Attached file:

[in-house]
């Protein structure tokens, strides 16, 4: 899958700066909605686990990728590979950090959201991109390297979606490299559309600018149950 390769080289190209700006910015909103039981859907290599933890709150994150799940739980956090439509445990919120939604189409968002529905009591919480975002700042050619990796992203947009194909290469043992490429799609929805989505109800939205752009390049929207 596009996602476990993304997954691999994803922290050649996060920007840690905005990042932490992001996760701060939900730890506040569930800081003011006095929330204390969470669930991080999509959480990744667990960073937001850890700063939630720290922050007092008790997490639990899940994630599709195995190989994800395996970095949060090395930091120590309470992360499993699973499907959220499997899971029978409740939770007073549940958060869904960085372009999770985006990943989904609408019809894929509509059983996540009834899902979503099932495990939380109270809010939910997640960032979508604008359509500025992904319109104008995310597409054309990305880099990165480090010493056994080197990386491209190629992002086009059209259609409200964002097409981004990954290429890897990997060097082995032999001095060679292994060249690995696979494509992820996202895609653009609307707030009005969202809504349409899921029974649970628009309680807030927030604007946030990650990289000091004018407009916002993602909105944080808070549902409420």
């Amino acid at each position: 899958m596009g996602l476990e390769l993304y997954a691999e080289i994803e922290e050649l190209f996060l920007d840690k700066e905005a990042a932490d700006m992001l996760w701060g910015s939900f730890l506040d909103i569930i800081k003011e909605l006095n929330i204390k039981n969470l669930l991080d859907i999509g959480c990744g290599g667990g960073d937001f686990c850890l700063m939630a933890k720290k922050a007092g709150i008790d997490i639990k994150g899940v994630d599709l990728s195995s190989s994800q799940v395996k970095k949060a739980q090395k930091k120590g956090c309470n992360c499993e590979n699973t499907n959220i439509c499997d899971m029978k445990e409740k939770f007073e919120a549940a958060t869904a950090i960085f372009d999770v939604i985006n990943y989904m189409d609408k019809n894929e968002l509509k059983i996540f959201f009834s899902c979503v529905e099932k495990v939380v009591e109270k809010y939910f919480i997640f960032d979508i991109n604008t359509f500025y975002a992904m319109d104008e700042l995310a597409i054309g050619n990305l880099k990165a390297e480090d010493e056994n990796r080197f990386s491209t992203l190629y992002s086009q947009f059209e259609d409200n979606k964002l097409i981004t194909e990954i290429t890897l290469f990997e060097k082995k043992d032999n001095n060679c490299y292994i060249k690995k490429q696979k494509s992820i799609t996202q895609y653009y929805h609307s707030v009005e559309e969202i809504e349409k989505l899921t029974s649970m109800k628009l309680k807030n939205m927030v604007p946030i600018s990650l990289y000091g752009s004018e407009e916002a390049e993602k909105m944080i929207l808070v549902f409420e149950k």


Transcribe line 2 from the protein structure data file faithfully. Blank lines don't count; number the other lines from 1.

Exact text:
């Protein structure tokens, strides 16, 4: 899958700066909605686990990728590979950090959201991109390297979606490299559309600018149950 390769080289190209700006910015909103039981859907290599933890709150994150799940739980956090439509445990919120939604189409968002529905009591919480975002700042050619990796992203947009194909290469043992490429799609929805989505109800939205752009390049929207 596009996602476990993304997954691999994803922290050649996060920007840690905005990042932490992001996760701060939900730890506040569930800081003011006095929330204390969470669930991080999509959480990744667990960073937001850890700063939630720290922050007092008790997490639990899940994630599709195995190989994800395996970095949060090395930091120590309470992360499993699973499907959220499997899971029978409740939770007073549940958060869904960085372009999770985006990943989904609408019809894929509509059983996540009834899902979503099932495990939380109270809010939910997640960032979508604008359509500025992904319109104008995310597409054309990305880099990165480090010493056994080197990386491209190629992002086009059209259609409200964002097409981004990954290429890897990997060097082995032999001095060679292994060249690995696979494509992820996202895609653009609307707030009005969202809504349409899921029974649970628009309680807030927030604007946030990650990289000091004018407009916002993602909105944080808070549902409420």